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The Dancing Girls of Lahore: Selling Love and Saving Dreams in Pakistan's Pleasure District Paperback – July 3, 2006

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Editorial Reviews

From Booklist

*Starred Review* Heera Mandi, the ancient red-light district of the Punjabi city of Lahore, Pakistan, is as distant as the moon from most Western experience, yet sociologist Brown renders an intimate portrait of one family there that is compelling in its strangeness and its humanity. Shuttling for months at a time between Heera Mandi and her middle-class world of Birmingham, England, Brown details the goings-on of Maha, her five children, and the people and places in their tiny universe. Maha, a fading singer-dancer-courtesan in her midthirties, must now depend on her eldest daughters to join the trade to help shore up the family's shrinking finances: Nisha, 14, who would literally rather die than come of age; Nena, 12, who appears to embrace the business with enthusiasm; and Ariba, 11, a dark-skinned pariah who hovers like a ghost over the household. To that end, Maha is busy making arrangements to sell Nena's virginity to a wealthy sheikh in Dubai. The family might have been spared this dilemma with help from Maha's husband, Adnan, but he is too drug addled and distracted with his other wife, Mumtaz, to care. Brown is unsparing in relating the casual violence Maha and her children inflict on one another, and that befalls them from their circumstances, but she also can't help but be invested in their futures. Readers of this excellent account will feel the same way. Alan Moores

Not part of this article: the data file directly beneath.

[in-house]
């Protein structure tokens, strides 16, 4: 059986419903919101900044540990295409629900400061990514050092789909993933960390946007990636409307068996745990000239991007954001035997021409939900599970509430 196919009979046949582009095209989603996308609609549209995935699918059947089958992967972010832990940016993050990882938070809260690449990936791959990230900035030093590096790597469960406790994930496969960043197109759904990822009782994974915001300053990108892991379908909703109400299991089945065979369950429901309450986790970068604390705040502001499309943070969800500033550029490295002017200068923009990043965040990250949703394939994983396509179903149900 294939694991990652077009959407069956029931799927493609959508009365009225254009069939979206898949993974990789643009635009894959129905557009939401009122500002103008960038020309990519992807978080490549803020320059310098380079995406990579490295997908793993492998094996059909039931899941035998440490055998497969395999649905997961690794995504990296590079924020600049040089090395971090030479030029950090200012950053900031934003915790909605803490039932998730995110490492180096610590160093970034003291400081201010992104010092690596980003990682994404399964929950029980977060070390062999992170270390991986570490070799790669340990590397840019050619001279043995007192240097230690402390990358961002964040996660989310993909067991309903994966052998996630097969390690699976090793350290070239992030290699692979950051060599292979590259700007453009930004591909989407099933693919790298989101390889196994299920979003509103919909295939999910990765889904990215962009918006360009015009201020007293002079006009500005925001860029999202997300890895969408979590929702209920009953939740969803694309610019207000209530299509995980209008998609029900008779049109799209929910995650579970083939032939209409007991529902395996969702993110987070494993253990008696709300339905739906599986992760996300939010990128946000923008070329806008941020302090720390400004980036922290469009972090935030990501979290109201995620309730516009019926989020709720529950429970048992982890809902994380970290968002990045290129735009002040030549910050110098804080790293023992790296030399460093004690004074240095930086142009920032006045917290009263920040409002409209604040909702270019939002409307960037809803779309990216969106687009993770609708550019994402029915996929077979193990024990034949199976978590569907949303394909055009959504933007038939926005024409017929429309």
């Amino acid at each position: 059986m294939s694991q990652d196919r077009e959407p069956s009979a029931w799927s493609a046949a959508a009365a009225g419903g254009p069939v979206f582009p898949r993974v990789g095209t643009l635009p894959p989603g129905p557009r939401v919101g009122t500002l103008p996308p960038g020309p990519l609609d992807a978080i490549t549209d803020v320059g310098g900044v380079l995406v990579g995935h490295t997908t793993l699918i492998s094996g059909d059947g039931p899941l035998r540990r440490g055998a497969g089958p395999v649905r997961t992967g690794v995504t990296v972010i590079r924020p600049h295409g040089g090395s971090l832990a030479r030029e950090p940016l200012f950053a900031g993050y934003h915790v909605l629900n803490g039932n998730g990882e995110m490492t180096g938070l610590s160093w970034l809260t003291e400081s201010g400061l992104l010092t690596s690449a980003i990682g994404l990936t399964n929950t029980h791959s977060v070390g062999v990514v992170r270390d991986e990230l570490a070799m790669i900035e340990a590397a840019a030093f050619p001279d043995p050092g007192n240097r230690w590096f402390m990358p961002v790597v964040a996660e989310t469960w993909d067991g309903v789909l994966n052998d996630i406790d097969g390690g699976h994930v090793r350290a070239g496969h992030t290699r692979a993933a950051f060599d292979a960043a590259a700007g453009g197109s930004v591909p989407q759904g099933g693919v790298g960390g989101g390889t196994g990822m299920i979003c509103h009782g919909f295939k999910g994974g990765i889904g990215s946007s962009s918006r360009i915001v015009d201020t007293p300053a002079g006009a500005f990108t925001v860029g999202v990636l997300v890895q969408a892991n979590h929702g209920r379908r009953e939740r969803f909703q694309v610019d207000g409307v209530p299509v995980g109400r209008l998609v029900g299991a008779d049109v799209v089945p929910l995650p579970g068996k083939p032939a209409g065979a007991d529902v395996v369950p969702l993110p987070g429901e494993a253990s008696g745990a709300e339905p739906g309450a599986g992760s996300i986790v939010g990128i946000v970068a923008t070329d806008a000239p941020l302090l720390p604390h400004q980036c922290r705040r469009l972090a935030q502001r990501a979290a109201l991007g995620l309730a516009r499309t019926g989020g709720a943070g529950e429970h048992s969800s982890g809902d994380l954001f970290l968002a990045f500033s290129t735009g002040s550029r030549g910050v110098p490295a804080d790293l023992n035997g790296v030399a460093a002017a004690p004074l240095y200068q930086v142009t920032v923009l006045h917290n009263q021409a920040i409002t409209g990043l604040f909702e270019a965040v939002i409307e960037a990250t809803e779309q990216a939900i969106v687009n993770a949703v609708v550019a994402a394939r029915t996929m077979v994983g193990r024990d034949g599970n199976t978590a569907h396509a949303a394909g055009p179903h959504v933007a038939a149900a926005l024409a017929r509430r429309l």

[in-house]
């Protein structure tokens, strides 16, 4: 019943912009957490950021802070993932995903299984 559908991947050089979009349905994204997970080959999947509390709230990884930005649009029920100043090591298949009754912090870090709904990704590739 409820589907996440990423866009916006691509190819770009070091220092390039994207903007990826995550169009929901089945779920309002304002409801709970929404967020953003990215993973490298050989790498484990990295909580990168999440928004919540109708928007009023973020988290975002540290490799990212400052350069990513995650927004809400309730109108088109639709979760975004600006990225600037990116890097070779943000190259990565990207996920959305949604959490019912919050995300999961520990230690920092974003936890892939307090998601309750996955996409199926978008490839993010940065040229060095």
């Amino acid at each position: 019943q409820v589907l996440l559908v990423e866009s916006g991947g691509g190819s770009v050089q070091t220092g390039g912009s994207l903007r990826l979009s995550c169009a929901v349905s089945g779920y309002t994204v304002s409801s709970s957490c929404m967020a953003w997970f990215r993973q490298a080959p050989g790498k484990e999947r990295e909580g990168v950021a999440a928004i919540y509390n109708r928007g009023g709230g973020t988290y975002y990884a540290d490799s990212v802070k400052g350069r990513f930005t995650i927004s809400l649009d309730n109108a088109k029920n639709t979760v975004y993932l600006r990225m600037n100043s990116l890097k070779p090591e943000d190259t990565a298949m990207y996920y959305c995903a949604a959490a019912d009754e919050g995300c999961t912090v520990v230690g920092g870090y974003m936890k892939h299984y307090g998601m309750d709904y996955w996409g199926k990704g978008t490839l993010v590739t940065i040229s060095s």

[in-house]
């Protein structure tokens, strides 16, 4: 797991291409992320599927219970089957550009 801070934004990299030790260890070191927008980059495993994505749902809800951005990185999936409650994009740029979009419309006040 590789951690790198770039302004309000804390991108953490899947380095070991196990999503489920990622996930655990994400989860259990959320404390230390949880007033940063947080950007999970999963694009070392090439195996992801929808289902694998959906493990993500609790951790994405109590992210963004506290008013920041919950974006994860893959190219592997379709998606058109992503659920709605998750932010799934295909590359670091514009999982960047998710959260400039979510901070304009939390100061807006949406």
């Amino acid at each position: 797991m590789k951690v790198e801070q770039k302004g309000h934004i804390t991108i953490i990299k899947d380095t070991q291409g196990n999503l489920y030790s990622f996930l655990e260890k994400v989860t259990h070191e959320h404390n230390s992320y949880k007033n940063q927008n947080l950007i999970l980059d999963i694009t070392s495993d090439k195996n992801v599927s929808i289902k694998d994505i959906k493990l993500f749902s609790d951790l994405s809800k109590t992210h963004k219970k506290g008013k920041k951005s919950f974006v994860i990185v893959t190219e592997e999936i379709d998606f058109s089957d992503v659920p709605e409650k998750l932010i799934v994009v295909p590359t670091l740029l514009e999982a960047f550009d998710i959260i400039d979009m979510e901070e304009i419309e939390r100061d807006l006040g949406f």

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Review

“Riveting and important. Even readers who don’t think they’re interested in Pakistani prostitution will find themselves engrossed.” (Kirkus Reviews (starred review))

“A fascinating ethnography with Bollywood flair, even at its darkest moments.” (Washington Post)
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Product Details

  • Paperback: 336 pages
  • Publisher: Harper Perennial; Reprint edition (July 3, 2006)
  • Language: English
  • ISBN-10: 0060740434
  • ISBN-13: 978-0060740436
  • Product Dimensions: 5.3 x 0.8 x 8 inches
  • Shipping Weight: 12 ounces (View shipping rates and policies)
  • Average Customer Review: 4.3 out of 5 stars  See all reviews (36 customer reviews)
  • Amazon Best Sellers Rank: #765,051 in Books (See Top 100 in Books)

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Most Helpful Customer Reviews

9 of 9 people found the following review helpful By Rebecca on August 14, 2005
Format: Hardcover
Unique, important and beautifully written. Louise Brown is clearly an expert in her field. Not only are we transported to life in Heera Mandi, the ancient brothel quarter of Lahore, but we are introduced to Maha, a middle-aged courtesan and her children, Nisha, Nena, and Ariba, who take to Brown immediately.